When I was a kid growing up in northern California, I used to collect buttons. You know, the kind you pin on your shirt or jacket with cute little phrases on them like: "I was crooked, till I went straight" (from my orthodontist when the braces finally came off) or my Mom's favorite, which simply said: "Go ask your father".

Outside the capital this important day goes by virtually unnoticed.

When my older sister came back from a summer in Israel, she brought me a button with a picture of the Western Wall and its surroundings on it which said in bold letters, "Jerusalem is one!" Honestly, when I got that pin I had no idea what it meant. I just put it in the shoe box with the others.

This Thursday night and Friday is Yom Yerushalayim (Jerusalem Day), but outside the capital this important day goes by virtually unnoticed.

Jerusalem Day commemorates the reunification of Jerusalem and the establishment of Israeli control over the Old City (including the Western Wall) during the Six Day War in June 1967. On May 12, 1968, the government proclaimed a new holiday - Jerusalem Day - to be celebrated on the 28th of Iyar, the Hebrew date on which the divided city of Jerusalem became one.

The Chief Rabbinate of Israel declared Jerusalem Day a minor religious holiday to thank God for the six-day victory and for answering the 2,000-year-old prayer of "Next Year in Jerusalem". Religious Zionists gather for special holiday prayers on this day, and some hold special festive meals and wear holiday clothing. On March 23, 1998, the Knesset passed the Jerusalem Day Law, formally making the day a national holiday.

As wonderful as all that is, Jerusalem Day has become just that - a day for Jerusalem. Jerusalem will have its parades, its festive dancing at the Kotel, its Jerusalem flag with the lion on it flapping in the wind. It's neither Jerusalem nor its residents that I am worried about.

Travel outside the capital and you will hardly see any signs of this holiday at all. Sure, many communities across Israel and the Diaspora hold festive prayer services or concerts for Jerusalem Day. Noami Shemer's classic ballad "Jerusalem of Gold" is sure to be sung countless times across the nation this week. But ask the average non-Jerusalemite Israeli on the street what's special about this Friday and you will likely get a blank stare.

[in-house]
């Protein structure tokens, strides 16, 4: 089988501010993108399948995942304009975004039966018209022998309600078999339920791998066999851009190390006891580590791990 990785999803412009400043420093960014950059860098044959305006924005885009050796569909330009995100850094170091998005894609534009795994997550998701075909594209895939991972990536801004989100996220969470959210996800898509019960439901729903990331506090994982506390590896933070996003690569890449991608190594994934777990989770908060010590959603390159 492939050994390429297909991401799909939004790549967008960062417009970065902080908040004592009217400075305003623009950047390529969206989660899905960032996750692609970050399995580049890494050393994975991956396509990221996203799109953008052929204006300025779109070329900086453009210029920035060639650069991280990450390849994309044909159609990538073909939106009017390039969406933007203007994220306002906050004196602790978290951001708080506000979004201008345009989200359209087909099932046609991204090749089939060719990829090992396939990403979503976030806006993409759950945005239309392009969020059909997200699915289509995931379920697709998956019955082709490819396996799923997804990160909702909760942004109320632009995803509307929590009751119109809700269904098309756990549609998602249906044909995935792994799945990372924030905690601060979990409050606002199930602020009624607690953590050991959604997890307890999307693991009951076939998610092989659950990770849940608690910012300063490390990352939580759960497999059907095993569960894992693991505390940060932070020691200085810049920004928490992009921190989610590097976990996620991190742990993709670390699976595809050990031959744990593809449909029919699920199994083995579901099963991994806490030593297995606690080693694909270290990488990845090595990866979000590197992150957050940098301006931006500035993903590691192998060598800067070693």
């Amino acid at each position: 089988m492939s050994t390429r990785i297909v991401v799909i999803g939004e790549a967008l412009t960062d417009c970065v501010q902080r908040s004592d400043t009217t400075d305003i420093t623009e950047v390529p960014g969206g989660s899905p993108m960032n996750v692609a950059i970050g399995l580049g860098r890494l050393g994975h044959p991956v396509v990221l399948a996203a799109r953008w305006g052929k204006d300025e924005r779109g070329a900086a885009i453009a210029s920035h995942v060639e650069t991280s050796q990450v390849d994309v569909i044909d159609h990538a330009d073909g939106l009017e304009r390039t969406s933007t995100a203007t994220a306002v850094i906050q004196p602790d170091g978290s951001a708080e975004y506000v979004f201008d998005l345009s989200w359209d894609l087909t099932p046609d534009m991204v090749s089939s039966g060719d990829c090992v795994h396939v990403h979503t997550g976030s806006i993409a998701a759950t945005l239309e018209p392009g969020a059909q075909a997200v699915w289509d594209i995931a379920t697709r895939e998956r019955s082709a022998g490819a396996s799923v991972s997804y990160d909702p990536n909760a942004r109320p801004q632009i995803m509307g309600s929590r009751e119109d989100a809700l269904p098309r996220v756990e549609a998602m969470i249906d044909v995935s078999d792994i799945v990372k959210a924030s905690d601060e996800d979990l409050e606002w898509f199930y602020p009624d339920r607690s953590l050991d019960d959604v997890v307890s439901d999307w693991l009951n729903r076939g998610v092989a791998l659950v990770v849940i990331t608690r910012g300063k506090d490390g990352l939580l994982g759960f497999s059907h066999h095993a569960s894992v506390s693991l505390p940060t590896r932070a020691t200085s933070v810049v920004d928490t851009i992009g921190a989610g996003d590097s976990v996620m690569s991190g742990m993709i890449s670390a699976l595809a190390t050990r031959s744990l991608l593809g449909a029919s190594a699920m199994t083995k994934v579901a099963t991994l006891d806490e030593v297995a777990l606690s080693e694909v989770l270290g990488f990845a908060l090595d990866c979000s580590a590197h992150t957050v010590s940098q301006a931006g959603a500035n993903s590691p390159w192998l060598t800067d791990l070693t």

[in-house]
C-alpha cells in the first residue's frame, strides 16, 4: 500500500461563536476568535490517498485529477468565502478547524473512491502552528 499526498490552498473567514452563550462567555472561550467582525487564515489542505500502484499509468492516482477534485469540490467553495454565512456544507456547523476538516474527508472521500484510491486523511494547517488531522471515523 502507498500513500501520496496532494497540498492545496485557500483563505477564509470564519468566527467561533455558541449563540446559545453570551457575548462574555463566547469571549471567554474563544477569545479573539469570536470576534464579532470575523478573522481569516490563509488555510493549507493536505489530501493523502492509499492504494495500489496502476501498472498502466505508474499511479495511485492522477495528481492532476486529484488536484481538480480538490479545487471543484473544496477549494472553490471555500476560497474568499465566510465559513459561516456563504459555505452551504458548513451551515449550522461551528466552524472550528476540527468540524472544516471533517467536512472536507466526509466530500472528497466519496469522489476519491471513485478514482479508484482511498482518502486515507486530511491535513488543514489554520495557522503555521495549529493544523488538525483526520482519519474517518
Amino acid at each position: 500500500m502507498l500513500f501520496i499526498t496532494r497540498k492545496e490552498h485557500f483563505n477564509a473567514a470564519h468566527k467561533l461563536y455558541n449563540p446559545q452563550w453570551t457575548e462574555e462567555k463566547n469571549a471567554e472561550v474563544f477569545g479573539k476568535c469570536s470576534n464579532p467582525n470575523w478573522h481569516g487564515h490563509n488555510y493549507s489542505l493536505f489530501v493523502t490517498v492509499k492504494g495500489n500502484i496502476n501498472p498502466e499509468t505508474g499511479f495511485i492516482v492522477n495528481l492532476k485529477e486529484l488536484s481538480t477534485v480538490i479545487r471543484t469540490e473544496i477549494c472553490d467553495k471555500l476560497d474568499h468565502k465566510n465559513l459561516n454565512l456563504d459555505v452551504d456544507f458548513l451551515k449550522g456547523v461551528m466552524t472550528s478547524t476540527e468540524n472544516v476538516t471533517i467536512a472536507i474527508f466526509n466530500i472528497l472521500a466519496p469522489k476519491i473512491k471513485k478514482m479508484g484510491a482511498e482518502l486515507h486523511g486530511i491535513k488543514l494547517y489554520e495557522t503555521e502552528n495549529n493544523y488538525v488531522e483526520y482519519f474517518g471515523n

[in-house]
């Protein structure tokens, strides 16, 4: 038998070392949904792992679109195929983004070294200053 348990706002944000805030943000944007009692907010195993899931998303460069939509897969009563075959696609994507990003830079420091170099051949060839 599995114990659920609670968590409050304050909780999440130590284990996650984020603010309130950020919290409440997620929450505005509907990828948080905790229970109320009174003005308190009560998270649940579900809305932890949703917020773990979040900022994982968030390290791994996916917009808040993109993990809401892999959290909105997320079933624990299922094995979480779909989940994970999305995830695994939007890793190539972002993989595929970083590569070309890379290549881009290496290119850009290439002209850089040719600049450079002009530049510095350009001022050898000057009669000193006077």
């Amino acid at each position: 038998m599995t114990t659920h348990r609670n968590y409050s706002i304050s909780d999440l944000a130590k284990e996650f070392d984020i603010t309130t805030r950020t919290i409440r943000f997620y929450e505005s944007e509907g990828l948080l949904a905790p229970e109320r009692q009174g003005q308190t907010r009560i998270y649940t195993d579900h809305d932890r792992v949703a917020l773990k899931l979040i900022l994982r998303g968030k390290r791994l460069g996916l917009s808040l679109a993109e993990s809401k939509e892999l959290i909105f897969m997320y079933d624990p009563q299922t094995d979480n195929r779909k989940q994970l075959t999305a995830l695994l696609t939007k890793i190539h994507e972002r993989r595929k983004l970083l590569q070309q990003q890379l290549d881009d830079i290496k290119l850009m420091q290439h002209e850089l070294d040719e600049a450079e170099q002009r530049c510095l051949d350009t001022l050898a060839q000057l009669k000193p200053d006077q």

Now, I don't begrudge Tel Aviv for pulling out all the stops for its centennial celebrations this year (okay, maybe they overdid it a little); how often does a city hit 100? But let's not forget about Jerusalem. If you're reading this article, then you're already ahead of the game, but what about those who don't? Will the rest of the Israeli press cover Jerusalem Day at all this year, or will they regulate it to their back pages and end of their newscasts, along with the weather reports? Will there be television programs about Jerusalem on Thursday night or will they take a backseat to whatever passes as "prime time TV" these days (maybe the Israeli version of The Amazing Race, filmed on the other side of the globe)?

What can be done? Last year, then Jerusalem Mayor Uri Lupolianski asked the transportation minister and the head of the Israel Airports Authority (IAA) to change the code for Israel's international Ben-Gurion Airport from TLV to JLM (Jerusalem Airport). That idea was rejected out of hand, but the former mayor had his reasons.

"Ben-Gurion Airport is today the main gateway to the State of Israel," wrote Lupolianski. "Precisely because of the refusal of many countries to recognize Jerusalem as Israel's capital, it would be fitting to change the formal initials of the terminal from TLV to JLM, and to add the name 'Jerusalem' to the airport's official name."

Don't worry, Ben-Gurion Airport is not going to change its name from Tel Aviv to Jerusalem anytime soon. The idea may not be too practical, but the thinking behind it has merit. What the former mayor was trying to do was raise the consciousness of people in Israel and around the world (even in a minor way) about Jerusalem.

Simply focusing on "Jerusalem is one" is not enough. We need to emphasize that "Jerusalem is number one."

The Ministry of Education recently announced that 50% of Israeli students in public schools had never visited Jerusalem at all. Efforts are now being made to organize trips to Jerusalem (which will include visits to important sites like the Kotel, Yad Vashem, Ammunition Hill, the Knesset, etc.) for all Israeli schools. This is certainly a step in the right direction.

At every Jewish wedding, just before the groom stomps on the glass, the following verses from Psalms (reminding us in times of gladness that the Temple in Jerusalem has yet to be rebuilt) are said: "If I forget thee, O Jerusalem, let my right hand wither, let my tongue cleave to my palate if I do not remember you... if I do not set Jerusalem above my highest joy." (137, 5-7)

I believe the key to those verses is in the last phrase - "above my highest joy." Jerusalem will never be forgotten, not in our prayers nor in our feelings. But simply focusing on "Jerusalem is one" is not enough. We need to emphasize that "Jerusalem is number one." Ideally, we should do this every day, but at the very least, on Jerusalem Day.